In a recent post, Newtons First Law, we discussed how the “house odds” favor landlords since the overwhelming majority of tenants renew their leases. Why?
- It is a hassle to move
- Evaluating options would require time and effort
- A move would cause disruption to already stretched staff resources
- It is expensive to move
OK, good points. However, tenants who adopt the above mindset without actually quantifying or verifying those suspicions, are commonly said to be suffering from “Captive Tenant Syndrome” — the mistaken belief that they are being held hostage in their own space.
What if those issues could be minimized or mitigated entirely? What if the design efficiency of the new office offset the effort required? What if the improved morale of an exciting new workplace improved productivity? What if the new landlord absorbed the cost of the move and paid to outsource the coordination the move?
And most importantly perhaps, what would a move cost the existing landlord?
Landlords know that every tenant considers the above bullet points when facing a lease expiration, and they typically count on it to achieve higher profits on renewal leases than they do on new leases.
Remember that, for an existing landlord, a vacating tenant means:
- Vacancy expense in lost rent (often 6–12 months)
- Free Rent to attract a new tenant
- Operating expense carry for property tax, insurance, and non-variable expenses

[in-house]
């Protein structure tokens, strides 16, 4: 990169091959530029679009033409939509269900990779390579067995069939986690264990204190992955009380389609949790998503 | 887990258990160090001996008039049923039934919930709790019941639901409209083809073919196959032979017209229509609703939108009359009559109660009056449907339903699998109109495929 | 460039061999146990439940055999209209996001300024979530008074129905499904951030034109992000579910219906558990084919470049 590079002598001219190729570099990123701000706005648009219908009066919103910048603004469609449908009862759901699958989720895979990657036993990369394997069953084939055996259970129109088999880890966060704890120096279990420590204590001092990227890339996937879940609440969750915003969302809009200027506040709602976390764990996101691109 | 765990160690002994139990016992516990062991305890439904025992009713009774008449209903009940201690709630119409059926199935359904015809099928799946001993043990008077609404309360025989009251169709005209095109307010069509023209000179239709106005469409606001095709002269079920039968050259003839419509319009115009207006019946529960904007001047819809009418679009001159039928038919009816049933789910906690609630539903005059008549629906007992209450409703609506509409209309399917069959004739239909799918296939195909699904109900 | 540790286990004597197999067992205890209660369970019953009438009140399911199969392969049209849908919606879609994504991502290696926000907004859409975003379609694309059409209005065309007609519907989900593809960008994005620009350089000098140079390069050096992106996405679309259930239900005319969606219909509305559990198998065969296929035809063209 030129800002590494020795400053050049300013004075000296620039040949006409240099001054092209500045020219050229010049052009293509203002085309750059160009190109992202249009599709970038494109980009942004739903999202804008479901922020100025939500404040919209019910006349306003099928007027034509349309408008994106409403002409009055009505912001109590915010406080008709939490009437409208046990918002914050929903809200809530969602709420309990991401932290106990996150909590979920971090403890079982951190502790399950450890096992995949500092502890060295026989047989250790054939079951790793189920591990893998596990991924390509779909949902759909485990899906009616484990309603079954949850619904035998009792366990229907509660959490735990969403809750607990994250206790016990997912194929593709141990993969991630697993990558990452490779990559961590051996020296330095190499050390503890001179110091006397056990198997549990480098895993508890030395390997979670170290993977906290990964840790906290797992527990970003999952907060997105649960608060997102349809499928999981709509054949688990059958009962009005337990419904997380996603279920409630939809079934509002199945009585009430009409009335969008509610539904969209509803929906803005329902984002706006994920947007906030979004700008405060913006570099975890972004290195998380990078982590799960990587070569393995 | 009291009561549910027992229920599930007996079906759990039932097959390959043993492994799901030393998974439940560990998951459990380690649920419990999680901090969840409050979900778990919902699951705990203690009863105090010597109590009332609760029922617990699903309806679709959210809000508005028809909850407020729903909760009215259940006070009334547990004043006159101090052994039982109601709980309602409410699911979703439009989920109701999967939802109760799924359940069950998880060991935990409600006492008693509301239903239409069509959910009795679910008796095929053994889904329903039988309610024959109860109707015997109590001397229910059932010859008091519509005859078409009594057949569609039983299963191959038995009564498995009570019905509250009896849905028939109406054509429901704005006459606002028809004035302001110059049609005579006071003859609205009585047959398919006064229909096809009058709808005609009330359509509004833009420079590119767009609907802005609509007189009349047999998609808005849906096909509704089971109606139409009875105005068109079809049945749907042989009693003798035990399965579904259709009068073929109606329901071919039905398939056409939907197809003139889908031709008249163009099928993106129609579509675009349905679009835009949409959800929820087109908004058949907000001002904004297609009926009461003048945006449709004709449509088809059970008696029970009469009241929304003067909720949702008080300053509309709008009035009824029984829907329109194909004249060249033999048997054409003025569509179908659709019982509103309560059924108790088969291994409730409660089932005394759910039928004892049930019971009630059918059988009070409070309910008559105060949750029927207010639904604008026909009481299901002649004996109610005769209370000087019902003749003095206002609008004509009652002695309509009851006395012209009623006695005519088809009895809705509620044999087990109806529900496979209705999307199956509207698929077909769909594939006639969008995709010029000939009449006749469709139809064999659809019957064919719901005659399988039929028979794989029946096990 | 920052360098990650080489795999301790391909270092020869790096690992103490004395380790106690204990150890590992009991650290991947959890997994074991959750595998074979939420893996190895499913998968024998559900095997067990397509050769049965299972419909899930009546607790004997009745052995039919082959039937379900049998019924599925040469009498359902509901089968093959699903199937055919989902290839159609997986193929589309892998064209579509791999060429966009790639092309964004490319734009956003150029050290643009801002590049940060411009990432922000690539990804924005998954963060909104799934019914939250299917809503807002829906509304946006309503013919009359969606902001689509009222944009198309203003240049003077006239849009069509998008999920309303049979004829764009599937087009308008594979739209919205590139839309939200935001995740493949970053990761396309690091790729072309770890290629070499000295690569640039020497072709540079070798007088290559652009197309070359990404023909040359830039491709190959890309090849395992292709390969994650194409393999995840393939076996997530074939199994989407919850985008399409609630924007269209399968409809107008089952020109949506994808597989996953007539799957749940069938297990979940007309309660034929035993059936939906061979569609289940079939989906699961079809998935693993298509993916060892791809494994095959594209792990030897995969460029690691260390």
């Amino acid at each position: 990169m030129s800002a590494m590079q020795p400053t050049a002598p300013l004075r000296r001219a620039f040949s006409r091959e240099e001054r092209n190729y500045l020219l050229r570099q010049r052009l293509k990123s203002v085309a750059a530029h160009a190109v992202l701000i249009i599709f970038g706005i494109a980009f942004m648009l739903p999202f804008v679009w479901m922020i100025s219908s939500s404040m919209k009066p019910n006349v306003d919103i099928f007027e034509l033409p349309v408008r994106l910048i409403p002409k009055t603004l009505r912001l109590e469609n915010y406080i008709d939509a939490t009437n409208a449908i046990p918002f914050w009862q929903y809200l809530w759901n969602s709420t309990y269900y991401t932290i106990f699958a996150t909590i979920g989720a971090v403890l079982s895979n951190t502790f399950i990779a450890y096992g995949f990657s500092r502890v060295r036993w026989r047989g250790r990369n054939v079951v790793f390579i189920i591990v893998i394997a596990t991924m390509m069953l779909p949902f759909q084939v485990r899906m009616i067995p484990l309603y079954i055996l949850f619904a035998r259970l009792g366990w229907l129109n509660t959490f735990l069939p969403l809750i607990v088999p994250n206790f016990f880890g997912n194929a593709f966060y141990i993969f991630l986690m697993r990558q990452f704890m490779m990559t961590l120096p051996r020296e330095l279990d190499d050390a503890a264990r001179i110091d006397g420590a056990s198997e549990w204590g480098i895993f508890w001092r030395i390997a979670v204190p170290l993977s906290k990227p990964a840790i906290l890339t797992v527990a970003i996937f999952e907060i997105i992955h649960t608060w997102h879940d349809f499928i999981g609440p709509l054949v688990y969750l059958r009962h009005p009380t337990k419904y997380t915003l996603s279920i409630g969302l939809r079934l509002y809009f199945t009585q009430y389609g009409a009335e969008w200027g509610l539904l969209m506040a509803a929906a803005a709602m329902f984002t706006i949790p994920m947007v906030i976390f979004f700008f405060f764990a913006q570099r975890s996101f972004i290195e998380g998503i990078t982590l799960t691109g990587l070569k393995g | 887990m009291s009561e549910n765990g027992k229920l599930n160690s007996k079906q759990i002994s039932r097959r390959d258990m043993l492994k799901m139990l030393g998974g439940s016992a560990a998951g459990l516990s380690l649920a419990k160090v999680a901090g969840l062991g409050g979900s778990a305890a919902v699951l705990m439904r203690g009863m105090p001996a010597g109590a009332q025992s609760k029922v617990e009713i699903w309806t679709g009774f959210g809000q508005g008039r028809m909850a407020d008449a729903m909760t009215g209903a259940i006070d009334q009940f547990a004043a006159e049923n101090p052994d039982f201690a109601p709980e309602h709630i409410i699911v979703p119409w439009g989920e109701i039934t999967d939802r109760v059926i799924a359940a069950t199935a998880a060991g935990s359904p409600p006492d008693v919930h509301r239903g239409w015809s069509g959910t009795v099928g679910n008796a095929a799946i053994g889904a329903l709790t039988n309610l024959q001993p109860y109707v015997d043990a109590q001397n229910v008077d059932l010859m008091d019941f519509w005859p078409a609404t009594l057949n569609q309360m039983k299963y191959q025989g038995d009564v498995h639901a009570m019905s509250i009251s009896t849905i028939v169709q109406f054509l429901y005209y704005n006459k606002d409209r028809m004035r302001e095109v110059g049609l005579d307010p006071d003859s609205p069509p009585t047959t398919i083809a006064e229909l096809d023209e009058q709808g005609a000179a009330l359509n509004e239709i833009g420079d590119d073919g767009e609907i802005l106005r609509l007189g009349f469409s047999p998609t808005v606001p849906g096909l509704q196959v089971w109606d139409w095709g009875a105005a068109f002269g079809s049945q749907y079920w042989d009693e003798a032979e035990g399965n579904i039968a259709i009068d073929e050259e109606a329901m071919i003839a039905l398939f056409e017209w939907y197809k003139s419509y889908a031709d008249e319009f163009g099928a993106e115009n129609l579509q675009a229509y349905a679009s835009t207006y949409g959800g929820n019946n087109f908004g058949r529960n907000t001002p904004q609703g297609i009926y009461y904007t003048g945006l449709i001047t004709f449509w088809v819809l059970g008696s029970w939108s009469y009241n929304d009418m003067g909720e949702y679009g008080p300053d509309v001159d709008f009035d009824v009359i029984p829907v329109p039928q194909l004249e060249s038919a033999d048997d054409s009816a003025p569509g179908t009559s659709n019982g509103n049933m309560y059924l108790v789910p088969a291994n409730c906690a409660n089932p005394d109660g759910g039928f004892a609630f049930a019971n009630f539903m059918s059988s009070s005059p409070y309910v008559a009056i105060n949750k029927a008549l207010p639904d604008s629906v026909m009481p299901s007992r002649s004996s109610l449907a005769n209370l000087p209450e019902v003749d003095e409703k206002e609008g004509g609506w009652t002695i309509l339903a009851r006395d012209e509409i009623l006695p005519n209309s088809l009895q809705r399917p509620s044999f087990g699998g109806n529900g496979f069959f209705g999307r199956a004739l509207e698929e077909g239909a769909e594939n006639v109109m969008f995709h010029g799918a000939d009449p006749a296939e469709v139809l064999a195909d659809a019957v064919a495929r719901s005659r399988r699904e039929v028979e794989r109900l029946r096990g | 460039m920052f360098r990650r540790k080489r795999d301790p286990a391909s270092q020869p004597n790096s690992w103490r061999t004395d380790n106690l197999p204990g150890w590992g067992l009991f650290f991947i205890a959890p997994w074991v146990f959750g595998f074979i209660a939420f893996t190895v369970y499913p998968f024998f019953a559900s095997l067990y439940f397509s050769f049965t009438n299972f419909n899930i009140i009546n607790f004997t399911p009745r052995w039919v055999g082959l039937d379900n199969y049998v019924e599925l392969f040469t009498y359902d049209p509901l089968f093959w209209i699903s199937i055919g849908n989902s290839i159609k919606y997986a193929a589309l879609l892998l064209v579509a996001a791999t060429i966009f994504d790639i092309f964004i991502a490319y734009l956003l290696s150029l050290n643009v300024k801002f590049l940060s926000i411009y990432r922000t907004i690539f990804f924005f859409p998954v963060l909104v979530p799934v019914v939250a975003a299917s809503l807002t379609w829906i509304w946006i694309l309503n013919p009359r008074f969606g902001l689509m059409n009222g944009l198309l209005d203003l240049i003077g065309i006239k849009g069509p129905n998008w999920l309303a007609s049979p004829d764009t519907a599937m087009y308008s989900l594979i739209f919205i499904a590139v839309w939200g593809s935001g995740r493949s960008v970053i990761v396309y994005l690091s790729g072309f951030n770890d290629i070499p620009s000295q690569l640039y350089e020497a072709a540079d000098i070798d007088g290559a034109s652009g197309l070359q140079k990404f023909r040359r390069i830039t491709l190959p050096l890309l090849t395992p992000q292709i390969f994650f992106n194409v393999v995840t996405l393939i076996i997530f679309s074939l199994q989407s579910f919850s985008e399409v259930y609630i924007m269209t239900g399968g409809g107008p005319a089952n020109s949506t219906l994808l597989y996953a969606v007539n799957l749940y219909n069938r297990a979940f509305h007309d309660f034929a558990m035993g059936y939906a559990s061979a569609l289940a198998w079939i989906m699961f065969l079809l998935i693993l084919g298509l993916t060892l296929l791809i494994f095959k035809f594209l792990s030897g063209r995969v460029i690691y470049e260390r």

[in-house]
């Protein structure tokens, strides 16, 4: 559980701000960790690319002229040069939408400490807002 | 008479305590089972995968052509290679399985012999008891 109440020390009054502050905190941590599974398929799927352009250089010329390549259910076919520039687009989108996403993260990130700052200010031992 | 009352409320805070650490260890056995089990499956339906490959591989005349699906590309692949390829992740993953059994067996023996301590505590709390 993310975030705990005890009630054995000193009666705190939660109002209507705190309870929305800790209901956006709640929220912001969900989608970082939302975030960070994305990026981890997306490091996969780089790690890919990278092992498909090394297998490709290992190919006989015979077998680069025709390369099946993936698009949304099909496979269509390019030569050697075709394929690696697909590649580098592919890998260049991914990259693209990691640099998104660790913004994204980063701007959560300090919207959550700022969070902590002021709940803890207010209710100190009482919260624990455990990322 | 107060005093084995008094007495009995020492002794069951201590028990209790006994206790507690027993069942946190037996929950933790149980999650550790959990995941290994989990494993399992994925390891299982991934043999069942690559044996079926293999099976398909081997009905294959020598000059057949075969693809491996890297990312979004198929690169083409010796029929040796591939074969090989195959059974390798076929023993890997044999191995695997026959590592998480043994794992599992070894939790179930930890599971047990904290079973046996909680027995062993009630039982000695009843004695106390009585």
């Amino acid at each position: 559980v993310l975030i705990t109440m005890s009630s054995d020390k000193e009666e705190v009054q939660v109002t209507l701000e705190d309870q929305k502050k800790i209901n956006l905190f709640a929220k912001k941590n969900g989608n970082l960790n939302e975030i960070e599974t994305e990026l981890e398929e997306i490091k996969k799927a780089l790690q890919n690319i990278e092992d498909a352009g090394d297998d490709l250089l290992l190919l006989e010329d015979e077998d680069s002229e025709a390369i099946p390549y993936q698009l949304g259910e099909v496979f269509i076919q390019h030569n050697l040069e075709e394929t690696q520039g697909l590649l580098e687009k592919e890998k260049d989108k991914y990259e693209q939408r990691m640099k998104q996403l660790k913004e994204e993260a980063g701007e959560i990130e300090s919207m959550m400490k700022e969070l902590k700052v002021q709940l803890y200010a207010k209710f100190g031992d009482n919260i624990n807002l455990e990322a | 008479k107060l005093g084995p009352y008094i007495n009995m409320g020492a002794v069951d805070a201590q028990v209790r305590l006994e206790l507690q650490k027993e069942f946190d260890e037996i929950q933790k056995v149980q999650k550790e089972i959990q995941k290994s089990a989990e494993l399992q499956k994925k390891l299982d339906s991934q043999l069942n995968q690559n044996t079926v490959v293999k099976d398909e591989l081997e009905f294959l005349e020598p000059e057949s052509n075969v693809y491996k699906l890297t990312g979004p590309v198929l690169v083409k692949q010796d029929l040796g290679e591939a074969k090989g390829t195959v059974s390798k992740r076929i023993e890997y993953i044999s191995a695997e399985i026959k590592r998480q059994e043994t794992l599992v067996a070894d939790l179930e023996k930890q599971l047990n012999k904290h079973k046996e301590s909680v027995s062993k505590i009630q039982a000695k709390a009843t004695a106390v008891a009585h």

- Additional vacancy expense during design and construction for new tenant improvements
- Tenant improvement costs (usually significantly in excess of a renewal refurbishment)
I’m not advocating that you put on the boxing gloves and get in the ring with the landlord, my point is simply that there are significant costs to both parties and any extension should be a collaborative effort that acknowledges that both parties might reasonably benefit from the renewal.
So how do you avoid leaving money on the table when your commercial lease expiration is approaching? Here’s what you don’t do: Bluff. A sophisticated landlord can sense a bluff the way a pitbull can sense fear. It’s not that landlords are bad guys (or pitbulls — my apologies to offended landlords or pitbull owners), it’s just that it is their JOB to maximize return to their investors. That means, getting the highest possible rents from tenants. And the low hanging fruit is not in attracting new tenants, it is capitalizing on the ones in place.
So you have to make it real. I know that you may think you want to stay. I know that you may think your preference is a renewal. Perhaps that really is the best option for you. However to get the best terms, you have to make a serious evaluation of relocation options. Not just a check of the Business Journal to get an idea of market rates. Search spaces, tour, meet with prospective landlords, do space plans, get construction estimates, issue formal Requests for Proposals, and prepare a fully loaded financial analysis.
Only then will you know the true cost of a relocation. Only then can you weigh the true pros and cons. And only then will you be able to either negotiate a fair market renewal or decide that the advantages to move may outweigh disadvantages.